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Navajo Inlay Jewelry

Working directly with Richard Tsosie, a leading contemporary (Diné [Navajo]) jeweler, you will design patterns and create colorful collages in semi-precious stones. You will learn how to operate lapidary equipment to cut, grind, and polish stones to set into the silver form of your choice, such as bracelets, pendants, belt buckles, and rings which you will create!

This summer we will offer two Navajo Inlay workshops that will allow for enthusiasts of all levels to join the workshop for up to two weeks! You may take one or both workshops allowing you extra time to work alongside Richard.

Tsosie will share techniques that had solidified him as one of the best Diné (Navajo) jewelers in the country, such as his trademark technique of granulation which was discovered by accident when he noticed silver filings were fusing onto a ring he was soldering. He calls the process that produces this granulated surface texture “fusion,” He has been perfecting the technique throughout his career. Safe use of lapidary equipment will be covered, and safety precautions followed when working with cutting materials and using chemicals. If you have no prior experience in metalsmithing, you will learn the basic techniques and concepts for shaping silver. If you are a returning student or have experience, you will expand your knowledge and conceptual jewelry-making approach.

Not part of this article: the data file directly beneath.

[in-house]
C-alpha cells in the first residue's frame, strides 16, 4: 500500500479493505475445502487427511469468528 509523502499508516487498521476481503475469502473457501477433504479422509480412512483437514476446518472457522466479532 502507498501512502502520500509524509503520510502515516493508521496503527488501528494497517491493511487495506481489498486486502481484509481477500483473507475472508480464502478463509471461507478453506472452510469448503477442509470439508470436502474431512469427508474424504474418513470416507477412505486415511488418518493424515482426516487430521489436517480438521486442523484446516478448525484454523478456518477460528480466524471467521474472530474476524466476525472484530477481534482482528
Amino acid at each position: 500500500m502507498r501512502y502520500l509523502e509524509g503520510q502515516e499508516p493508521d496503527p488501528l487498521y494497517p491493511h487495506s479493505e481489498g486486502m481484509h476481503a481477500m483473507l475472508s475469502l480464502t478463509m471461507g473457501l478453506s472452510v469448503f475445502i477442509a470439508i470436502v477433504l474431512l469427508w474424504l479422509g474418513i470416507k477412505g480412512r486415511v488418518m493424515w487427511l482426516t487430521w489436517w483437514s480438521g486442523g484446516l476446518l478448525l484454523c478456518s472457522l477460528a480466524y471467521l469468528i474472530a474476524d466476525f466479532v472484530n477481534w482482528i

Basic tools, equipment, solder, and compounds will be available for your use in class, so you are not required to purchase any new items for the workshop.

  • If you have your own tool kit, we encourage you to bring it. Hand tools: files, finer #4 cut, saw frame, hammers, pliers (round, flat, or needle nose), and any other basic tools you like to use. 
  • OptiVisor
  • Work lamp
  • Rough stones (for cutting in class)
  • Silver – Packets with pre-cut pieces of silver sheet and triangular wire will be available for sale for making an inlay bracelet in class. If you wish to bring your own sheet silver and wire, these are the specifications for one bracelet:
  • #3 wide triangular sterling silver wire (15” or more if large wrist)
  • 20 gauge silver sheet (3” wide, length depends on wrist size)
  • 22 or 24 gauge silver sheet (3” wide, length depends on wrist size)

Richard Tsosie (Diné [Navajo]) is a jeweler and sculptor from Flagstaff, Arizona, and the Wide Ruins area of the Navajo Nation and is currently living in Scottsdale, AZ. His work has been featured in American Indian Art Magazine, Arizona Highways, the video Beyond Tradition: Contemporary Indian Art and Its Evolution, and several books, including Southwestern Indian Jewelry by Dexter Cirillo and Enduring Traditions, Art of the Navajo by Jerry Jacka. His art is on permanent exhibition at The Smithsonian, The Heard Museum, The Museum of Us in San Diego, and The Museum of Northern Arizona. His artwork has been featured in the magazine Arizona Highways and photographed by renowned photographer Jerry Jacka.